First off, what is an idiom? An idiom is a word or phrase that means something different than the literal meaning. Idioms are commonly used in English conversations, so non-native speakers should understand their meaning to avoid confusion and have more natural speech patterns.
Idioms are an essential part of the English language and should be a part of your ESL learning experience. The use of idioms will make your English sound more conversational. This article will help you understand and identify a few common idioms that are used in everyday conversation.
Idioms that sound bad, but aren’t
There are a few idioms in the English language that sound like insults but are actually the opposite or have entirely different meanings. These idioms are important ones to master so that you can properly use them in conversation.
Break a leg
This is a common idiom that is used to wish someone good luck before some kind of performance. This is a common idiom that is appropriate for use in a casual and friendly conversation where you are wishing someone good luck.
Bite the bullet
This idiom is used to signify getting something done that you do not necessarily want to do. This idiom is used in a sentence, not normally by itself. An example would be: “I need to bite the bullet and finish my homework.”
Speak of the devil
This phrase is a common idiom that is used when someone you were just talking about shows up, seemingly out of nowhere.
Kill two birds with one stone
This common phrase is used to convey completing two or more tasks with a single action.
Silly sounding idioms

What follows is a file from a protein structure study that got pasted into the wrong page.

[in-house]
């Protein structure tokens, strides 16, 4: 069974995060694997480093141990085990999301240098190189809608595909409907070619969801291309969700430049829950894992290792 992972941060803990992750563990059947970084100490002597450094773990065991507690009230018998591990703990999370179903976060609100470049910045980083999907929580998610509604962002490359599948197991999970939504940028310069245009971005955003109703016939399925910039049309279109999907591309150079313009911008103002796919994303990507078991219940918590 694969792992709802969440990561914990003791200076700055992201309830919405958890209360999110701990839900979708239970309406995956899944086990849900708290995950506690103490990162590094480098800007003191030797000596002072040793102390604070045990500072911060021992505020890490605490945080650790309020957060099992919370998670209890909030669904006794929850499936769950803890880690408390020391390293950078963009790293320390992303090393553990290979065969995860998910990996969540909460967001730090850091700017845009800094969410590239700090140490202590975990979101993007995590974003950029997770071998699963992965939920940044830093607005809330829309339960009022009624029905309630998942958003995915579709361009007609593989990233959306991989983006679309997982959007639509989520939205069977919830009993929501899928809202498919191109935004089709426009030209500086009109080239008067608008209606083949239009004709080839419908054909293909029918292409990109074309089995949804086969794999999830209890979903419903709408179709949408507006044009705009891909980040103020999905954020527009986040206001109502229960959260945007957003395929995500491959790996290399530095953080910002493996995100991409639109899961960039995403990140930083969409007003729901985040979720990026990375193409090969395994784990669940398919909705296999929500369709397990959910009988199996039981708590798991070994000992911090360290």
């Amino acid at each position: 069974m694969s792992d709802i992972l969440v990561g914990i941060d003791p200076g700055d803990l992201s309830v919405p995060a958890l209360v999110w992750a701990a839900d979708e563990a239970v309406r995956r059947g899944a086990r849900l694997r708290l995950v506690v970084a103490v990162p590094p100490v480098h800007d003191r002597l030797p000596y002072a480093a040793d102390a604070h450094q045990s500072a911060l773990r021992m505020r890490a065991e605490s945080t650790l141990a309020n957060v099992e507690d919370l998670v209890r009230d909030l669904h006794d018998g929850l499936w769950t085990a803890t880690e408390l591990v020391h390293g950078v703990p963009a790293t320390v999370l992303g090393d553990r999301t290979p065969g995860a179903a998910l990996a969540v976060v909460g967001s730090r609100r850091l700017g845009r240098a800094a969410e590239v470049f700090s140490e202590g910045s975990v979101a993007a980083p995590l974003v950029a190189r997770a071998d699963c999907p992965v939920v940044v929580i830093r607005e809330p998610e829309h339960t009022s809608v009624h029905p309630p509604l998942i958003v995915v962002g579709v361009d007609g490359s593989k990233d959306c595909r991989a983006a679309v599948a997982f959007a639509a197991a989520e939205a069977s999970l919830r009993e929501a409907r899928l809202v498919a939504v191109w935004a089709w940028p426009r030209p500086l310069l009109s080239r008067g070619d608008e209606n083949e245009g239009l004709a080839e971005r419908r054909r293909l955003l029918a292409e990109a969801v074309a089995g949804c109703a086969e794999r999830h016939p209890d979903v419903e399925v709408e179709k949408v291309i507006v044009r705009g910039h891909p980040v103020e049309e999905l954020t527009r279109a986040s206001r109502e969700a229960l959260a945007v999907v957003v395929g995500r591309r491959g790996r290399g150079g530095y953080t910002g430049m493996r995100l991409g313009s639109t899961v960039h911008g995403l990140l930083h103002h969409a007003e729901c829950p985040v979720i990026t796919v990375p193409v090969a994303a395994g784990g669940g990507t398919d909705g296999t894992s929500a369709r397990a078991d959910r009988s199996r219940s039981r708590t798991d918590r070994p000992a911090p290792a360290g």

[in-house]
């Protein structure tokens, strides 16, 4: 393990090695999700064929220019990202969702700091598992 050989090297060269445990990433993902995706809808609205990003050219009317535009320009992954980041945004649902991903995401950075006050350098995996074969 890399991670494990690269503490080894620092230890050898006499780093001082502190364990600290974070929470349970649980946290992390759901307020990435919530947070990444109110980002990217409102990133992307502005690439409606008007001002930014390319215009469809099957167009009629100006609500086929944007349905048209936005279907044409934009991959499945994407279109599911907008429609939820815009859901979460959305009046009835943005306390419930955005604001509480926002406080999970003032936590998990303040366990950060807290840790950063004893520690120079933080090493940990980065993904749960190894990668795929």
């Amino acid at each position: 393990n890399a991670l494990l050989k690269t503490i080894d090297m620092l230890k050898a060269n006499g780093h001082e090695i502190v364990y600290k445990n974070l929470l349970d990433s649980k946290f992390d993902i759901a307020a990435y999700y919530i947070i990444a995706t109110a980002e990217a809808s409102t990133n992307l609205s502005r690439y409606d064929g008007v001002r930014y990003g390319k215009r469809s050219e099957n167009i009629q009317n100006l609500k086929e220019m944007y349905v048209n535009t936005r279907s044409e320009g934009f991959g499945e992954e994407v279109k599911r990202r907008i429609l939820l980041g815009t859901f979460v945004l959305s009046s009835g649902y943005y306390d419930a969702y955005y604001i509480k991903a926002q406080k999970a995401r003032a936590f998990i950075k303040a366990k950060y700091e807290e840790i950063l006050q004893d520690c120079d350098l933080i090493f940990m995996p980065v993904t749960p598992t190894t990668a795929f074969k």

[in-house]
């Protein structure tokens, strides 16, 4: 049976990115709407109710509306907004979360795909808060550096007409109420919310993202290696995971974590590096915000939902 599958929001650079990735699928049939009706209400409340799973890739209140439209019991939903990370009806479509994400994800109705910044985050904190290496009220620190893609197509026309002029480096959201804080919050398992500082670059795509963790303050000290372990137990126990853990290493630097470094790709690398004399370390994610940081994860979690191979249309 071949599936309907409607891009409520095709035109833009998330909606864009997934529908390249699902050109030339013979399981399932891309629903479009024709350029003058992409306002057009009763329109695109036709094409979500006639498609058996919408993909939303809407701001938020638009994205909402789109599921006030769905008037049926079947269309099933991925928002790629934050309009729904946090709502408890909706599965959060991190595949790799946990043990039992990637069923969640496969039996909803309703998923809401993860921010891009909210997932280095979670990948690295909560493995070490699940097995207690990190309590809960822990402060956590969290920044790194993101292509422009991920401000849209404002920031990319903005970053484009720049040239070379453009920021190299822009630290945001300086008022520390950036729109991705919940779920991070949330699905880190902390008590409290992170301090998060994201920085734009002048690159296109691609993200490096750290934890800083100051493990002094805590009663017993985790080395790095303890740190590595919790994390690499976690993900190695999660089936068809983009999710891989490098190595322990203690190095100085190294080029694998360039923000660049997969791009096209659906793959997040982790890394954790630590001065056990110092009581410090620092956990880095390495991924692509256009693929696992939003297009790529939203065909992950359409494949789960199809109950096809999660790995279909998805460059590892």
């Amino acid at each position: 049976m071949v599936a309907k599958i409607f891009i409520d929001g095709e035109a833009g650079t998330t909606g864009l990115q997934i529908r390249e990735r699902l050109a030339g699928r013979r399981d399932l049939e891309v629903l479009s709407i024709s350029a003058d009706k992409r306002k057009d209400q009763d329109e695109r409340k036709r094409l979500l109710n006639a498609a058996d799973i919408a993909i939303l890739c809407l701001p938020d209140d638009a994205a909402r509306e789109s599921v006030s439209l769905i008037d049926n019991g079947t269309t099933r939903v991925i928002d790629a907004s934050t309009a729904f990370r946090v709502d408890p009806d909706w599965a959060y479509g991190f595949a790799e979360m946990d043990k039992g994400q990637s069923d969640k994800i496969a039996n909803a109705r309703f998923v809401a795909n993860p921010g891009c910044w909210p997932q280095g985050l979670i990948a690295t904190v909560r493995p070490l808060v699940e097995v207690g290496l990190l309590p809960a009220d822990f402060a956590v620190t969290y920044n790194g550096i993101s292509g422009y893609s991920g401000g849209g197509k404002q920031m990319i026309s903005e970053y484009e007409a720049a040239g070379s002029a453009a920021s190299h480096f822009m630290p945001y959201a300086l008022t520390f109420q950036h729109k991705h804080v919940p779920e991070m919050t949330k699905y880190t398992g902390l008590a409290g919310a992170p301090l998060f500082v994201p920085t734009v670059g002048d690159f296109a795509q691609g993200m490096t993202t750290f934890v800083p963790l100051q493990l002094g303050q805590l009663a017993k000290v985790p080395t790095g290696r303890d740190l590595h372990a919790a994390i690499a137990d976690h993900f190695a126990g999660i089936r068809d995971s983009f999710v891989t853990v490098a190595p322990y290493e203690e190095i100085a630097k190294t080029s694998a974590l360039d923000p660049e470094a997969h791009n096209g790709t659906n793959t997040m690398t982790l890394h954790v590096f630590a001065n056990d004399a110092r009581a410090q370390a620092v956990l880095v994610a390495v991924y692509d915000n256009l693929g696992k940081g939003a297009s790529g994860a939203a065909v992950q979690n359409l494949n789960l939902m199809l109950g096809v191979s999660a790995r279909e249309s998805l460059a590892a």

The elephant in the room
This odd-sounding phrase is often used in friendly or even professional conversations. This phrase is used when a topic or problem is being avoided by the people involved. This idiom is commonly used in a sentence and rarely by itself. Here is an example: “I’m just going to address the elephant in the room, why are our sales numbers so low this quarter?”
You can’t have your cake and eat it too
This idiom is used to represent that you cannot have everything that you want.
Hear something straight from the horse’s mouth
This funny-sounding phrase is used in a friendly tone to mean that you heard something directly from a person involved. This phrase is often used as part of a sentence such as, “Adam has a new girlfriend, I heard it straight from the horse’s mouth.”
These are just a few examples of idioms that are used in day-to-day English conversation. Mastering these few phrases will help you strengthen your English language skills and prepare you for conversations with native speakers.